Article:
No, most religions aren’t a science, and Christianity and Islam are definitely not a science. The abrahamic religions are based on the idea that there exists a personal God who created the Universe. This is a claim which we can neither prove nor disprove, and as such it is an unfalsifiable claim, and unfalsifiable claims have no place in science. Also many parts of the Bible has already been disproved by science, as we can find that the Biblical myths are often heavily inspired by the myths of much older polytheistic religions.

      Slavery was alright at some point. And at the end when people began to object to it and began to call the practice inhumane, the slave owners were quick to refer to scriptures in the Bible which condone the practice.

      “However, you may purchase male or female slaves from among the foreigners who live among you. You may also purchase the children of such resident foreigners, including those who have been born in your land. You may treat them as your property, passing them on to your children as a permanent inheritance. You may treat your slaves like this, but the people of Israel, your relatives, must never be treated this way. (Leviticus 25:44-46 NLT)

      “Exodus 21:20-21 (NASB): If a man strikes his male or female slave with a rod and he dies at his hand, he shall be punished. If, however, he survives a day or two, no vengeance shall be taken; for he is his property.”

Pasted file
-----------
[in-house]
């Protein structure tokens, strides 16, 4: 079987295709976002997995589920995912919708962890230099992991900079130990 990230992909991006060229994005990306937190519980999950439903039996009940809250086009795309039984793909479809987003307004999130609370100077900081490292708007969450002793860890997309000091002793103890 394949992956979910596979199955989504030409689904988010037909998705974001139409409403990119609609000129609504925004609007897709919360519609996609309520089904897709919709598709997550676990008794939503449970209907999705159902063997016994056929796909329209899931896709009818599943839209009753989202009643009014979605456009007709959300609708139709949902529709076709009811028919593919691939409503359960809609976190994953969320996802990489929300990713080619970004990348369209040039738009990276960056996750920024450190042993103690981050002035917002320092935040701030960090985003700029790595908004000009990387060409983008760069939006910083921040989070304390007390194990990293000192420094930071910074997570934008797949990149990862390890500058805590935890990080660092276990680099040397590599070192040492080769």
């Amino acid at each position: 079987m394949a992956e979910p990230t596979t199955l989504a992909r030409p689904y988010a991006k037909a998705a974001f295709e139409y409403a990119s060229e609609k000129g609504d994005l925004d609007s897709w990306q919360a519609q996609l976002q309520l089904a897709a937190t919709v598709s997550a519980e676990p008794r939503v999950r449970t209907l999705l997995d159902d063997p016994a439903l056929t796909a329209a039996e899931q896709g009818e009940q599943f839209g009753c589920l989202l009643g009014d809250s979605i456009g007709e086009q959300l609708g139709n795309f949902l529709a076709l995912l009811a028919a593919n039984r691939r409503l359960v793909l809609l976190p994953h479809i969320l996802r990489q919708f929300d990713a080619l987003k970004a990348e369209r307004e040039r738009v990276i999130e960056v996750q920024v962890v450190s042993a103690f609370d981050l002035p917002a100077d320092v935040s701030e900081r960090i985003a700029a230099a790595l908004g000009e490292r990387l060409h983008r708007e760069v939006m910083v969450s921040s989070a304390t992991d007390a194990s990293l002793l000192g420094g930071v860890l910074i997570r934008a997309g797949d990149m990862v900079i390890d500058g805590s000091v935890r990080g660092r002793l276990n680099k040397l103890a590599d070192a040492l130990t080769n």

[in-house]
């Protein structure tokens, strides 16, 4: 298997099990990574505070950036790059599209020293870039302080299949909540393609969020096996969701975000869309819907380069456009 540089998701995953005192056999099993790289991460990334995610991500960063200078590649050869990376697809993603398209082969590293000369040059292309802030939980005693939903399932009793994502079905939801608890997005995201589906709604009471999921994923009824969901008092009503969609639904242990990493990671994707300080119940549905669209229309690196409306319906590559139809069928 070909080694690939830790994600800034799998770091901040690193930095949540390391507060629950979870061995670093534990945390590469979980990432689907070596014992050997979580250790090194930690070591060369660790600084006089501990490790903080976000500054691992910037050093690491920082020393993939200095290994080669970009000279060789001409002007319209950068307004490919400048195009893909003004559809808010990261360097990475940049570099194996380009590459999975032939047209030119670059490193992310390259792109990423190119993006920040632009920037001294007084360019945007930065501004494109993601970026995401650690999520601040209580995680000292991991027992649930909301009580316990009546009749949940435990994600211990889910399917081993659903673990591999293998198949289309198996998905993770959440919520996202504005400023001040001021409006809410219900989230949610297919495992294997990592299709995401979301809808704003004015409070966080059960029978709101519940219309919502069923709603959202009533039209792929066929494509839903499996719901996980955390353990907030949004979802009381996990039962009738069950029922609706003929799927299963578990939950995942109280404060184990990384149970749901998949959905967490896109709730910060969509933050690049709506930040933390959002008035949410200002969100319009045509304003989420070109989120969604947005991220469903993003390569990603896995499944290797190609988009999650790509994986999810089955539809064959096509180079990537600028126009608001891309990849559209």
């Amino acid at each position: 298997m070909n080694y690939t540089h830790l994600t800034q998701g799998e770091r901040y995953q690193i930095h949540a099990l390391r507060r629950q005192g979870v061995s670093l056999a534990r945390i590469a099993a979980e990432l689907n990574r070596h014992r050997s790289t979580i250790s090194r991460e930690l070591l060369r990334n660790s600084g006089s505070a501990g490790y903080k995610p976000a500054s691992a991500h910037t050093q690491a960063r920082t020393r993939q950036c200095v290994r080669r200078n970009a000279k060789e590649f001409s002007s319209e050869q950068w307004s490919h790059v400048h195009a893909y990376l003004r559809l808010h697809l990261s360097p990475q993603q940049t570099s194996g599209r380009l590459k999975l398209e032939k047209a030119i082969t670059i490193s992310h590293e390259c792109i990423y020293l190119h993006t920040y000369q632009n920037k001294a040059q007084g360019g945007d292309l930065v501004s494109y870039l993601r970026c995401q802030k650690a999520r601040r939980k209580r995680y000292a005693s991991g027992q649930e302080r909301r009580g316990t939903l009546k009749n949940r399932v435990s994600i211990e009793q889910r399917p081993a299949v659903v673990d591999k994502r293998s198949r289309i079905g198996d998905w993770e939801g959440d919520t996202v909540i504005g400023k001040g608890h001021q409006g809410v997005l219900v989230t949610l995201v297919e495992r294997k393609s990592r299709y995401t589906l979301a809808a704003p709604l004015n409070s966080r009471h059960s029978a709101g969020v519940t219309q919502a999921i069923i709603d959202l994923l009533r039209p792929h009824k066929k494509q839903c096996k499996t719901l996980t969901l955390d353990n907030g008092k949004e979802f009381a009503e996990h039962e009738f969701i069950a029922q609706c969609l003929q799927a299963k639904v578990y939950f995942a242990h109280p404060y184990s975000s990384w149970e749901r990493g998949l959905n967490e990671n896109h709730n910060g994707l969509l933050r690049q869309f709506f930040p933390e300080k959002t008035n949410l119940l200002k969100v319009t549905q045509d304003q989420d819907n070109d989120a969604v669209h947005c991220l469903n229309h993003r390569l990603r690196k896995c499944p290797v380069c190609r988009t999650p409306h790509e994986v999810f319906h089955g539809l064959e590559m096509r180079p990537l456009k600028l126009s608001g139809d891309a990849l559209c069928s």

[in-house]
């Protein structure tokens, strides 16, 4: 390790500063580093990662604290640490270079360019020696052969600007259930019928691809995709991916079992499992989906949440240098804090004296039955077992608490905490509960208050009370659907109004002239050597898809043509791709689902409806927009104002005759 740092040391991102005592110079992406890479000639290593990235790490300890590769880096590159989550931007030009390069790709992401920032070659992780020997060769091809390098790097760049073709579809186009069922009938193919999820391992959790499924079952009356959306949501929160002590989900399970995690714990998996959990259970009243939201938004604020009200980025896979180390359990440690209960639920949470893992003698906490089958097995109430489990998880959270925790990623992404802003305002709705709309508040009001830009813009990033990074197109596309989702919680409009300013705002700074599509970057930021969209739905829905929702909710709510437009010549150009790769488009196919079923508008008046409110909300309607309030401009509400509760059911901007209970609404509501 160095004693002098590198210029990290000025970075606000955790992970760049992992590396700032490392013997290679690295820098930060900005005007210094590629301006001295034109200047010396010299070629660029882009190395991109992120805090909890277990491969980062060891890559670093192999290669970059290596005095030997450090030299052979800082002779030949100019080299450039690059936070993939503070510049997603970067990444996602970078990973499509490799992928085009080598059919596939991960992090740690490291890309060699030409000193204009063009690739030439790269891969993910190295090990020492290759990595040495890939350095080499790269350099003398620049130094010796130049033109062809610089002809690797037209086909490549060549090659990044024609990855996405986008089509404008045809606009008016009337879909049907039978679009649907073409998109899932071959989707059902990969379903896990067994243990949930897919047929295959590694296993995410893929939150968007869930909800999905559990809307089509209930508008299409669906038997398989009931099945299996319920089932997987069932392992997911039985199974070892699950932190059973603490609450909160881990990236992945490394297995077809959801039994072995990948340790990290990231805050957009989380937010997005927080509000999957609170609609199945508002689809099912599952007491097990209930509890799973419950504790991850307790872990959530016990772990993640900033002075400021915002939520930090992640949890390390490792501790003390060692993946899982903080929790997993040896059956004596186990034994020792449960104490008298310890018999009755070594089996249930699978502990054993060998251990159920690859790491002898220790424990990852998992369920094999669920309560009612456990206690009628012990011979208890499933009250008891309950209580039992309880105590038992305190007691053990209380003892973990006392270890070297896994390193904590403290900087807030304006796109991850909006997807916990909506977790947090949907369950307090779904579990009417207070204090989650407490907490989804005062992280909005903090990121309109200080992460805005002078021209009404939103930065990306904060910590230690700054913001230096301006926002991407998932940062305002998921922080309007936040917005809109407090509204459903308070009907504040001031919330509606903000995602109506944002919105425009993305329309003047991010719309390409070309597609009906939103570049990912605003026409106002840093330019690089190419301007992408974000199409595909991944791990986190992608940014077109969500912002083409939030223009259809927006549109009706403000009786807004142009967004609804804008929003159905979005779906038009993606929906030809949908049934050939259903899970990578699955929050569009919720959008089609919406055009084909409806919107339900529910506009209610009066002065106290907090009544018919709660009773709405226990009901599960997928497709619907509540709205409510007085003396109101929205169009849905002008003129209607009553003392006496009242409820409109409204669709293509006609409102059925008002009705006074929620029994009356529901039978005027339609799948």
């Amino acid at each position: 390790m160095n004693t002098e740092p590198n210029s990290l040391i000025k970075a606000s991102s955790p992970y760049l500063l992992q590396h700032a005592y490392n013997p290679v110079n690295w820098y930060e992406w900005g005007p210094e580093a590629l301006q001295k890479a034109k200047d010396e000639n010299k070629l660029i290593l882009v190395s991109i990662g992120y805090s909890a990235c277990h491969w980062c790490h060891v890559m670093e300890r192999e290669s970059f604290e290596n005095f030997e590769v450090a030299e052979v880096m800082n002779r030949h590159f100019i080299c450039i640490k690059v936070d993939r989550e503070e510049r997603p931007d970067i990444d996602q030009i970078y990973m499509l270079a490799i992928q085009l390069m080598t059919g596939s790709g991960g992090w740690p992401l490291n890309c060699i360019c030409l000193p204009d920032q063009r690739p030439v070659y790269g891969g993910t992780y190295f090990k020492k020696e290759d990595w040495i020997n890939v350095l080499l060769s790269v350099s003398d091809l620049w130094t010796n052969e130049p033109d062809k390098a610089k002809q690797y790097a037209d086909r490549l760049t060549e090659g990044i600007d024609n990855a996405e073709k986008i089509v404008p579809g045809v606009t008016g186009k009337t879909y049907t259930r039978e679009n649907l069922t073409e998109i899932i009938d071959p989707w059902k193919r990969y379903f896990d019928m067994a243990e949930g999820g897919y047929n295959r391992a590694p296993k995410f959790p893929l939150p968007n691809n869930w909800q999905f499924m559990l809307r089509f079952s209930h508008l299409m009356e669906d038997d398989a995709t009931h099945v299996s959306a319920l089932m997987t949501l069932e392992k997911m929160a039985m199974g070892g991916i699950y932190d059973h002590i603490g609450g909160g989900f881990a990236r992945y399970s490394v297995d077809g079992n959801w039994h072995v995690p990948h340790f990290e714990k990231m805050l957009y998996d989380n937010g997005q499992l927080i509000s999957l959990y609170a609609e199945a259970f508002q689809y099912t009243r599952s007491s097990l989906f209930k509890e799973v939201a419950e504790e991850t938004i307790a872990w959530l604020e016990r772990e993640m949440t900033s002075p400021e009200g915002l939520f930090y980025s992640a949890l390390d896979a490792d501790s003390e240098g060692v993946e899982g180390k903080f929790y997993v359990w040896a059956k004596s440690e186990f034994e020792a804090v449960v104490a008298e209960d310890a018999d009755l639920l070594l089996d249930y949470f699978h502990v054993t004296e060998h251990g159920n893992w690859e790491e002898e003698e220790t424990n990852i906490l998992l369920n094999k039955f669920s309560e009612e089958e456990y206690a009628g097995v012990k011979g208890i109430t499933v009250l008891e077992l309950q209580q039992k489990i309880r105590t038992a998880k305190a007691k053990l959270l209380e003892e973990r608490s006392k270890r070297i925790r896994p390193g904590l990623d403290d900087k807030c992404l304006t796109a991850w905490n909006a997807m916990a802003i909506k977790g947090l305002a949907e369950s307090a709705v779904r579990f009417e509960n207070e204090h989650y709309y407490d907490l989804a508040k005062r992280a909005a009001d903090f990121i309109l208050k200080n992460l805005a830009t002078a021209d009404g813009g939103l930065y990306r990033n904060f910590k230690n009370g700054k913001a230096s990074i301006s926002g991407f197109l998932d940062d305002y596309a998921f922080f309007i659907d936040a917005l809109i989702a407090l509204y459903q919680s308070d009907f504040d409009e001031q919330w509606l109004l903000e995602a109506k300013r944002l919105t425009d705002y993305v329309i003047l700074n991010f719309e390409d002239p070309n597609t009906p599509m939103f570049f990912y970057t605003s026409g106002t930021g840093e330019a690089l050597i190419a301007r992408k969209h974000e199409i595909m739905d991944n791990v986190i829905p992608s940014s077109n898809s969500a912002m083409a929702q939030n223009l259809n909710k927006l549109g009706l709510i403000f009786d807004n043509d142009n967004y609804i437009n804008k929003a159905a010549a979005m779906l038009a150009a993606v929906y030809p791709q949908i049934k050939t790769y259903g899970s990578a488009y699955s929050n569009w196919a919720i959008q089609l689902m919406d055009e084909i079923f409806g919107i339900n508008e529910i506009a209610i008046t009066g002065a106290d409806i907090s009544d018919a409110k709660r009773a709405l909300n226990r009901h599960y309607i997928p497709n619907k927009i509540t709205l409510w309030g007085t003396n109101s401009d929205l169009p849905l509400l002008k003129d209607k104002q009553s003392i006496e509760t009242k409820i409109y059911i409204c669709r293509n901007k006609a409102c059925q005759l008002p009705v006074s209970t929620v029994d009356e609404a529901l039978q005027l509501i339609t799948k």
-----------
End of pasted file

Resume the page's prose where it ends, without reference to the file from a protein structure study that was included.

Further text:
Or in other words it’s totally fine to beat your slaves, as long as they die within two days.

      Laws by the way, which Jesus agreed with:

      Matthew 5:17–18 “Do not think that I have come to abolish the Law or the Prophets; I have not come to abolish them but to fulfill them. For truly, I say to you, until heaven and earth pass away, not an iota, not a dot, will pass from the Law until all is accomplished.”

      Not only that, but the New Testament also has something to say about slavery:

      Titus 2:9-10 “Teach slaves to be subject to their masters in everything, to try to please them, not to talk back to them, and not to steal from them, but to show that they can be fully trusted, so that in every way they will make the teaching about God our Saviour attractive.”